From Daily News
LOS ANGELES — Motorists, already facing soaring gas prices, can expect higher repair costs in the future because of a lack of qualified mechanics.
Even as today’s cars and trucks become more technologically advanced, there are fewer students who can read well enough to understand manuals that explain how to repair them, mechanics and automotive instructors say.
“Twenty years ago, if you had common sense and understood basic electricity and how a carburetor works, you could be a mechanic,” said Carlos Palacios, service manager for Toyota Santa Monica. “But in today’s world, you have to be technology-oriented.”
Community college automotive instructors say some students who aspire to be mechanics are dropping out because they can’t handle the reading and math load.
Other students squeeze by and settle for a basic mechanic’s certificate rather than completing their associate of arts degree in the field, which could put them on a path to earn up to $100,000 a year as a mechanic.
Many in the auto repair industry say that basic supply-and-demand economics dictate that the growing shortage of qualified, high-end mechanics means they’ll be able to charge a lot more for their services down the road.
“I don’t know that the cost of an oil change is going to go up, but certainly the cost of electronic diagnosis and repair of computer-controlled systems is going to,” said Terry LaCroix, automotive technology professor at MiraCosta College in Oceanside and executive treasurer of the California Automotive Teachers Association. “Some of these cars have up to 20 computers on board, and it’s going to cost more for high-end repairs.”
Gary Sornborger, a part-time instructor at Pierce College and owner of Gary’s Automotive Repair in Northridge, said it’s already getting tougher to find high-end mechanics for his business.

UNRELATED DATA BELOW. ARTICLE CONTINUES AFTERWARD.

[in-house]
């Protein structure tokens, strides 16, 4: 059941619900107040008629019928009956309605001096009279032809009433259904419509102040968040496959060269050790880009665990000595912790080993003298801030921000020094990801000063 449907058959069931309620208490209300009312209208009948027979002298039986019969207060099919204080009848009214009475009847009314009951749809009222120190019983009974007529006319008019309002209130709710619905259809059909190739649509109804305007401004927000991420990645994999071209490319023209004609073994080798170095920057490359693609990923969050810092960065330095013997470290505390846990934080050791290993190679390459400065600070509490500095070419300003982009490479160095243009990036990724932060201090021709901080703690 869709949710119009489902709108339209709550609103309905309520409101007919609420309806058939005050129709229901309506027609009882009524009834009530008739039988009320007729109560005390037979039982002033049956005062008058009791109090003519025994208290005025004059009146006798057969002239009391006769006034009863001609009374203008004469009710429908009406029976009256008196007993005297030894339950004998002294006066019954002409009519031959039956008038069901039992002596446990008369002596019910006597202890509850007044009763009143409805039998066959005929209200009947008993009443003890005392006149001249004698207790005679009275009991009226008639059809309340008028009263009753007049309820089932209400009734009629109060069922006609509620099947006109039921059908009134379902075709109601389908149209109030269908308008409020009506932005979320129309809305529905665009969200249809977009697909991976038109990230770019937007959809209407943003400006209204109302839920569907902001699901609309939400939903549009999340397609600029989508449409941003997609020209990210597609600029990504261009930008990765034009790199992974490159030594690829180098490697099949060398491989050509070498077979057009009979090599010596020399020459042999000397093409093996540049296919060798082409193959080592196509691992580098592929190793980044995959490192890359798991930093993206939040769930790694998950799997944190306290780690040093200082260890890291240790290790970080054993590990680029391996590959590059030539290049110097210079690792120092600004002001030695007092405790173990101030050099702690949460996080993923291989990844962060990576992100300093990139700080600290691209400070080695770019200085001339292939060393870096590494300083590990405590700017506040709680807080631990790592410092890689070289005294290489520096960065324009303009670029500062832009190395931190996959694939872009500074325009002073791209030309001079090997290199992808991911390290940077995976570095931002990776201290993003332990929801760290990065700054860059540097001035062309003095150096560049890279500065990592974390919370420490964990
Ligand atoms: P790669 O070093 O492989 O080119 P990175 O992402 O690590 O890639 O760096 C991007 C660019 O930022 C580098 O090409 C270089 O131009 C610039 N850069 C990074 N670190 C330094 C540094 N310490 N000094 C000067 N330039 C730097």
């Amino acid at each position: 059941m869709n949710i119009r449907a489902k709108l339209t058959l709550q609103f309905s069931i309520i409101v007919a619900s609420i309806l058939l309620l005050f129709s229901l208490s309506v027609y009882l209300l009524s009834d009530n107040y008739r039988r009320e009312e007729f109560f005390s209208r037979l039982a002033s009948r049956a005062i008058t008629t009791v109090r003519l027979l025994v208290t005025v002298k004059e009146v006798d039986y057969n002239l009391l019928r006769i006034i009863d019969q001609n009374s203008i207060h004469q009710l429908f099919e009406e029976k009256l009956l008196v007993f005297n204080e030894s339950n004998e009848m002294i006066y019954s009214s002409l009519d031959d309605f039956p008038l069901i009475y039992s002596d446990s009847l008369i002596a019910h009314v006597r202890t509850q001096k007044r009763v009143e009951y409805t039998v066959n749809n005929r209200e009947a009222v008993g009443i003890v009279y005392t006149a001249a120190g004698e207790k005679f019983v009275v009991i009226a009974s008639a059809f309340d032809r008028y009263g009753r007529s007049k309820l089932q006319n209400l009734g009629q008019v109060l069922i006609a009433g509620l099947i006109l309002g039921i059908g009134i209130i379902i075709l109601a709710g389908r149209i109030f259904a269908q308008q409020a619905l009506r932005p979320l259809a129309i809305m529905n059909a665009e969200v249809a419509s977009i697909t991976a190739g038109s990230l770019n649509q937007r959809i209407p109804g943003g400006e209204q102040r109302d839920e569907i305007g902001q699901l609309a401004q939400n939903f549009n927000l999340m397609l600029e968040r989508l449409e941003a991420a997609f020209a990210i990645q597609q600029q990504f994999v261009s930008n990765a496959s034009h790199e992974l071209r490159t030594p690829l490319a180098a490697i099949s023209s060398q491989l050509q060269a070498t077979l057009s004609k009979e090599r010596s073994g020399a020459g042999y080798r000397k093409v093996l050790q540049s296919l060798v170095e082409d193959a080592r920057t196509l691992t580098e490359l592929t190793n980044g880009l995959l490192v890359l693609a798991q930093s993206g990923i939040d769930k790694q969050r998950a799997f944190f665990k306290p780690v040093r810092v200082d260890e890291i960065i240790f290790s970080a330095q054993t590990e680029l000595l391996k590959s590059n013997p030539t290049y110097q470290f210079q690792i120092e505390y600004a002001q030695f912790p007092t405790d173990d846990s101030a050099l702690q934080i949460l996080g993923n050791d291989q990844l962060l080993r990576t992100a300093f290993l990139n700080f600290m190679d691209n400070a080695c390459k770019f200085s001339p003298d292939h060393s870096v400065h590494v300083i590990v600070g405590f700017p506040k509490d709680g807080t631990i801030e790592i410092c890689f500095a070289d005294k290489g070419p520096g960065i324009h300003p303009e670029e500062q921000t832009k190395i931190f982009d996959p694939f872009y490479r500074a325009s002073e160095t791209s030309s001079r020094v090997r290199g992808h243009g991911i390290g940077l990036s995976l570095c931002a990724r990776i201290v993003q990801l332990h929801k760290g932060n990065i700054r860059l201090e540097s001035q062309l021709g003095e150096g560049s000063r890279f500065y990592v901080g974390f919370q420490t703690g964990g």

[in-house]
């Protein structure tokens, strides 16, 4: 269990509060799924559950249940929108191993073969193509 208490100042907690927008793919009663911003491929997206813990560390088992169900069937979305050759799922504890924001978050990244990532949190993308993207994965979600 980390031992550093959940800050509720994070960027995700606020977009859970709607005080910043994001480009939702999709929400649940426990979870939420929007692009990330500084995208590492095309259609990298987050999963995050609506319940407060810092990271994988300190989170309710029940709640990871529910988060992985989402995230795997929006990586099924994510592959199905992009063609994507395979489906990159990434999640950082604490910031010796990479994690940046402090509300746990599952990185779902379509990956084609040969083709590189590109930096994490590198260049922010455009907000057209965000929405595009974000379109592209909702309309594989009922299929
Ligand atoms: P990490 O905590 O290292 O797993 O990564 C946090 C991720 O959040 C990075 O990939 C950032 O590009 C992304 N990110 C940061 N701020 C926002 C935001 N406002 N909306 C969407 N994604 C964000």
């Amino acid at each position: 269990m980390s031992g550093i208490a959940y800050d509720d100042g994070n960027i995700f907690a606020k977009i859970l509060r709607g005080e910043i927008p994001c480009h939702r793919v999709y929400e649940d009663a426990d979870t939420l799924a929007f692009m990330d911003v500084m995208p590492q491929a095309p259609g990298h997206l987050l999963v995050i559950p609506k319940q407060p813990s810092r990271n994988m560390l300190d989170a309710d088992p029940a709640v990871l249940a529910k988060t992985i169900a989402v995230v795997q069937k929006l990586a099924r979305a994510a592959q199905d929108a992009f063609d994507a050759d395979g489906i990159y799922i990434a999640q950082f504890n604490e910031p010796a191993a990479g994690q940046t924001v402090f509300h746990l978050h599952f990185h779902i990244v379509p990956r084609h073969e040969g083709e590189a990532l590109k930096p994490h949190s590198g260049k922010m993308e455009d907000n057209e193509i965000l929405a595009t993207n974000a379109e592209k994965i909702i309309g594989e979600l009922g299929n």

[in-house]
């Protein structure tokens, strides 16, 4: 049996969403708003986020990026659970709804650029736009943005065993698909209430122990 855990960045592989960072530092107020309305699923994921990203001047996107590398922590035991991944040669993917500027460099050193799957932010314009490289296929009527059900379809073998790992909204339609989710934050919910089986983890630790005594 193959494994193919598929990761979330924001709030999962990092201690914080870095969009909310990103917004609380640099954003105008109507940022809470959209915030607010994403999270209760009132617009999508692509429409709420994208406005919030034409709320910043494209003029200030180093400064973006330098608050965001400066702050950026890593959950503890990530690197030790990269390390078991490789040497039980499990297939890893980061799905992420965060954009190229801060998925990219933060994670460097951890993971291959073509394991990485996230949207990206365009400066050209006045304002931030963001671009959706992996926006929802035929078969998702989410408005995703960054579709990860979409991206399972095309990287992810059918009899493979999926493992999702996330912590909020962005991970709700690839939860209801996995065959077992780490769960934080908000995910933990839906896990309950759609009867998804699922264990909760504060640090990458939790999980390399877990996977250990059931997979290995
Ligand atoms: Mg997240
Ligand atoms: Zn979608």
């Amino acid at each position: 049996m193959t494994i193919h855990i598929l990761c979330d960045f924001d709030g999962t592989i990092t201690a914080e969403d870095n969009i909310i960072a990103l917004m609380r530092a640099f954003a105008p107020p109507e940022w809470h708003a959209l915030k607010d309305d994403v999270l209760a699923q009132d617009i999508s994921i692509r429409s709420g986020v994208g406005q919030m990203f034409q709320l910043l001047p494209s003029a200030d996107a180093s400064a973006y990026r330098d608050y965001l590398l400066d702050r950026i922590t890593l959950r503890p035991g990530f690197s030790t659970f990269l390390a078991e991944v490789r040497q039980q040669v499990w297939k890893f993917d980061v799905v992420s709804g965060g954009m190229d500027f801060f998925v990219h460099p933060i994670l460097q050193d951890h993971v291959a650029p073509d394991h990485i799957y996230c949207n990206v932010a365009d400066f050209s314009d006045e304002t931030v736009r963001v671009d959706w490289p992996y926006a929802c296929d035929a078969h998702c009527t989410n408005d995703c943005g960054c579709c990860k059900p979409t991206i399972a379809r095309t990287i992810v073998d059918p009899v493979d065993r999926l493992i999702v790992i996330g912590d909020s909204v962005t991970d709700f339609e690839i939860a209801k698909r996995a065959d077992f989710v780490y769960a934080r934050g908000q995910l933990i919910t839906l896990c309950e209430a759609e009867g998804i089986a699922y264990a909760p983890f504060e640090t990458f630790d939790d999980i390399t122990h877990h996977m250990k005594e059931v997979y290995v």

“We have to be darn near rocket scientists for some of these cars,” Sornborger said.
Sornborger’s colleague at Pierce College, auto technology instructor Tom Rosedahl, said he’s seeing a growing number of high school dropouts who can’t read well enough to understand the service manuals.
About 25 percent of the 250 students in Pierce’s program are high school dropouts with poor reading and study skills, Rosedahl estimates. Many dropouts come to community college because the only admission requirement is that they be 18 or older.
While these students will be able to move on to $12-an-hour jobs at oil-and-lube garages, they will not be able to feed the growing demand for high-end mechanics.
Of particular concern is creating a big enough pool of mechanics to work on popular electric hybrid vehicles, which cut down on fossil fuel emissions and consumption.
Santa Monica Toyota says it sells the most electric hybrid Toyota Prius cars in Los Angeles. Palacios, the dealer’s service manager, said the job requirements to repair a hybrid are closer to an engineer than an auto mechanic.
“If you don’t know how to work on a car like that, you can die — there’s 300 volts going through there.”
Palacios advises students that if they bear down and finish their AA degrees, they could one day land a job that pays between $75,000 and $100,000 fixing today’s high-tech cars.
“In future years, it’s going to require some kind of college education to be able to work on some of these cars,” he said. “Basic maintenance any mechanic can do, but when you get into the diagnostic aspect of the business, it’s going to take a very intelligent person.”
In the nine-campus Los Angeles Community College District, only Pierce College, Los Angeles Trade-Tech College and East Los Angeles College offer automotive technology programs.
Adrian Banuelos, chairman of the automotive technology department at East Los Angeles College, is also pushing his students to complete their AA.
“Most are going for the certificate because they just want to get a job,” said Banuelos, who was a Mercedes-Benz technician for 17 years. “Often, once they get into the real world, they understand what the instructors have been saying about continuing education, and they come back.”
Too many high schools have done away with auto technology programs that in the past kept potential dropouts motivated to stay in school and gave them an introduction to the trade, he said.
Hands-on classes such as electronics or metalworking often can show less-academically inclined students that there’s a practical application to abstract math and English concepts, Banuelos said.
Nick Swain, 25, of Reseda, is a Pierce College student who graduated high school before attending community college. He’s now training to be a smog technician, with the potential of earning $1,000 a week when he graduates.
“If you can’t even read at a high school level, you’re going to have a hard time,” Swain said. “If you’re working on foreign cars, the manuals have been translated from the foreign language and sometimes the translation is not right.”
Copyright 2004 Daily News, Los Angeles. Distributed by Knight Ridder/Tribune Business News.
Click here to view the rest of today’s headlines.